Of this group, some had been involved in bringing the original complaint about Dr Percy’s conduct, but others had not. In targeting a few, Dr Percy ignored the fact that all bar one member of the Governing Body and all members of the Chapter had voted in favour of setting up the Smith tribunal.

Dr Percy’s demands did the very opposite of restoring good relations with Governing Body. Inevitably, relations between Dr Percy and the Governing Body took a critical turn for the worse. The dissemination of the report from the Smith tribunal caused a further deterioration in Dr Percy’s relationship with trustees. As an internal disciplinary decision, within Christ Church that report was initially circulated only to Dr Percy and three College Officers. It was intended to be a confidential document, although it was leaked.

On receipt of the report, Christ Church made the overall findings available to trustees, but not all the detail of the report, given that usual practice would be to restrict the full details in such a document to a small group – and the Governing Body consists of around 65 members.

Dr Percy and his supporters immediately claimed that the details in the report had been withheld to protect from scrutiny those trustees who had acted against him. This was untrue. Matters escalated in December 2019 with a crude attempt to make Christ Church pay the legal fees Dr Percy had incurred during the Smith tribunal, by threatening to publicise the document if they were not paid.

In fact, even before the tribunal had concluded, as well as afterwards (and despite his repeated claims to the contrary), Christ Church was always willing to discuss with Dr Percy the question of paying his legal fees. They were all paid as part of his settlement agreement.

Some unpleasant emails

Much is made of some highly selective quotations from e-mails dating back to 2017 and 2018, which show that a small handful of trustees used strong language to express their growing frustration with Dr Percy and some of his actions, in private exchanges.

Christ Church has never condoned these rude comments, and in his Tribunal decision Sir Andrew Smith recognised that ‘emails between close colleagues are sometimes couched in colourful language and are not always to be taken literally’. In any case, an expression of opinion in a private email is not, as Dr Percy and his supporters have suggested, evidence of a conspiracy. After all, seven people signed the complaint which preceded the Smith Tribunal, after which 43 additional members of Governing Body and all of Chapter voted to proceed.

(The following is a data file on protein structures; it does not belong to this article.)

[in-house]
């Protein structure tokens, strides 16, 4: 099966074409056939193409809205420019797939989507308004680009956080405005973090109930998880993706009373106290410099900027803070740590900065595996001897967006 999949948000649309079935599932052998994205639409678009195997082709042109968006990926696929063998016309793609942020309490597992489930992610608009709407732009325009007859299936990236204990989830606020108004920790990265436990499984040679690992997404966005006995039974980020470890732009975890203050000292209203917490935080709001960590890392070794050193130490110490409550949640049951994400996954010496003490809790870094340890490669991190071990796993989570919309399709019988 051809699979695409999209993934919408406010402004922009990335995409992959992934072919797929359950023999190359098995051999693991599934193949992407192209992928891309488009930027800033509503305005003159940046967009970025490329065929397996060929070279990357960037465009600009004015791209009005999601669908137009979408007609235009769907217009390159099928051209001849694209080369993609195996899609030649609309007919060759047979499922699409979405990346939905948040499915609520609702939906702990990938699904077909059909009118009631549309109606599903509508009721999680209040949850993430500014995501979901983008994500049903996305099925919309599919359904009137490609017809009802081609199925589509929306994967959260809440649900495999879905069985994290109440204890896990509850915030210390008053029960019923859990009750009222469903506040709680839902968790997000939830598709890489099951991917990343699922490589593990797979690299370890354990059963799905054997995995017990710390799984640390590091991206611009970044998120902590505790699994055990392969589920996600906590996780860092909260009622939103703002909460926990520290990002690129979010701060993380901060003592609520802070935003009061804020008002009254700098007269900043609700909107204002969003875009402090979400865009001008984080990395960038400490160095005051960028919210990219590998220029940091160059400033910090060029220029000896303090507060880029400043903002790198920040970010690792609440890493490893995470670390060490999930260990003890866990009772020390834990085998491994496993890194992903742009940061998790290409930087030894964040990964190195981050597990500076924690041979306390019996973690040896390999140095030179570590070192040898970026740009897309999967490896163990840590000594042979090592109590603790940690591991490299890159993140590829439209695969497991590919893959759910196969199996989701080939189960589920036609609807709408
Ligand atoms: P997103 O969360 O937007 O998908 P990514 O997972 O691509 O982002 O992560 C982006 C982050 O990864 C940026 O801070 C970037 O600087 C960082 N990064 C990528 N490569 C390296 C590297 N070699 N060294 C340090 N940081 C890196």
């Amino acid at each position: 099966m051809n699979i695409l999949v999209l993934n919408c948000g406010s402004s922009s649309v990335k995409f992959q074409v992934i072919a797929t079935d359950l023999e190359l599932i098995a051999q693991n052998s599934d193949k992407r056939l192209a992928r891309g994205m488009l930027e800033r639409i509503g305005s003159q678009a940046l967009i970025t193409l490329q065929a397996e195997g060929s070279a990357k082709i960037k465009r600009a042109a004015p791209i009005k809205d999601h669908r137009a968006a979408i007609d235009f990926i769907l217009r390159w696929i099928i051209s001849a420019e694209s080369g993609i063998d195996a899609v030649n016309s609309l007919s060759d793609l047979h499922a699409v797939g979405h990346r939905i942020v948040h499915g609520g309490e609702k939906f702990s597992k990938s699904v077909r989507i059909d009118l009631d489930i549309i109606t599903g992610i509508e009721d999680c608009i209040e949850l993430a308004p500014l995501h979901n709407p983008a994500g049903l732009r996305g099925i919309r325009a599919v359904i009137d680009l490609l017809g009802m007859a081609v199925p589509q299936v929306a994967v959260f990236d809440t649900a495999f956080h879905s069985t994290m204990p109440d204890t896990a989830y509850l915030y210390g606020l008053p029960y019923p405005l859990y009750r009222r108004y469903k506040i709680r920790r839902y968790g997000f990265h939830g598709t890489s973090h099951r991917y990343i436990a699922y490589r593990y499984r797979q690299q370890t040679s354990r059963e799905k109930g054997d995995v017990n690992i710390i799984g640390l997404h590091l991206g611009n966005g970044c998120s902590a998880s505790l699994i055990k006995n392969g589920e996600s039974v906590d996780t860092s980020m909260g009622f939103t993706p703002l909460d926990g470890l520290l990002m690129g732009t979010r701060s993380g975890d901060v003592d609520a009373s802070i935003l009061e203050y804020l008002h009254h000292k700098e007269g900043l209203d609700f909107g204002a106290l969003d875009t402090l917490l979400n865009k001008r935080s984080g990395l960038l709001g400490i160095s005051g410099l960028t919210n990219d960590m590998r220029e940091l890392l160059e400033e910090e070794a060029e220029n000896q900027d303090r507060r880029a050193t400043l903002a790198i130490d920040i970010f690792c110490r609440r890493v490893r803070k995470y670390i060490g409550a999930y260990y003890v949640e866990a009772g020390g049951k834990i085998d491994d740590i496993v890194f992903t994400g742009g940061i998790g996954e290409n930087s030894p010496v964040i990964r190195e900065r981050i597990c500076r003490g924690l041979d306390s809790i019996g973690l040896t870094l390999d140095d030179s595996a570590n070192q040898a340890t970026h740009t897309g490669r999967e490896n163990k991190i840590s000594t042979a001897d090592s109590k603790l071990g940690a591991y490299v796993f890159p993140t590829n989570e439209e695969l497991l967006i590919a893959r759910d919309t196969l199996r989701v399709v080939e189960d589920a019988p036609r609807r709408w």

The idea that any small group could unduly influence the entire Governing Body is unrealistic. Governing Body consists largely of Professors and Associate Professors of the University of Oxford. Their day job relies on intellectual independence and the critical examination of any proposition put before them.

A vote of no confidence and a second mediation attempt

By December 2019, just over four months after the initial release of the Smith report, relations between the Dean and Governing Body had reached a point where a motion of no confidence was passed against him. The motion could have no formal effect because of Christ Church’s Statutes, but gave a strong indication of the depth of feeling within the institution that Dr Percy had made his position untenable.

Even as relations between Dr Percy and the vast majority of the Governing Body became glacial, two initiatives were in progress that could have helped to bring about a thaw.

The first was the development of concrete proposals to review Christ Church’s governance. A review had first been proposed by the Governing Body in the first half of 2019, before the conclusion of the Smith tribunal, and was a move which Dr Percy supported.

The second was the beginning of a fresh mediation process, which aimed to settle the differences between Dr Percy and Christ Church.

Central to the mediation efforts were attempts to find a way for the institution and Dr Percy to work together and at the same time to settle the Employment Tribunal claims he had brought against Christ Church from February 2019. The existence and nature of those claims are key to much of what happened in the period from the release of the Smith report in August 2019 to the final settlement of February 2022.

In them, Dr Percy sought damages for the campaign he claims was orchestrated against him by the ex-Censors and others who he says sought to brief and persuade Governing Body to remove him from office, including for financial losses and injury to feelings caused to him by having to defend himself in the Smith tribunal. It also gave an alleged explanation for the campaign against him, namely that those he claimed opposed him were determined to prevent him from introducing reforms to the institution’s governance and procedures.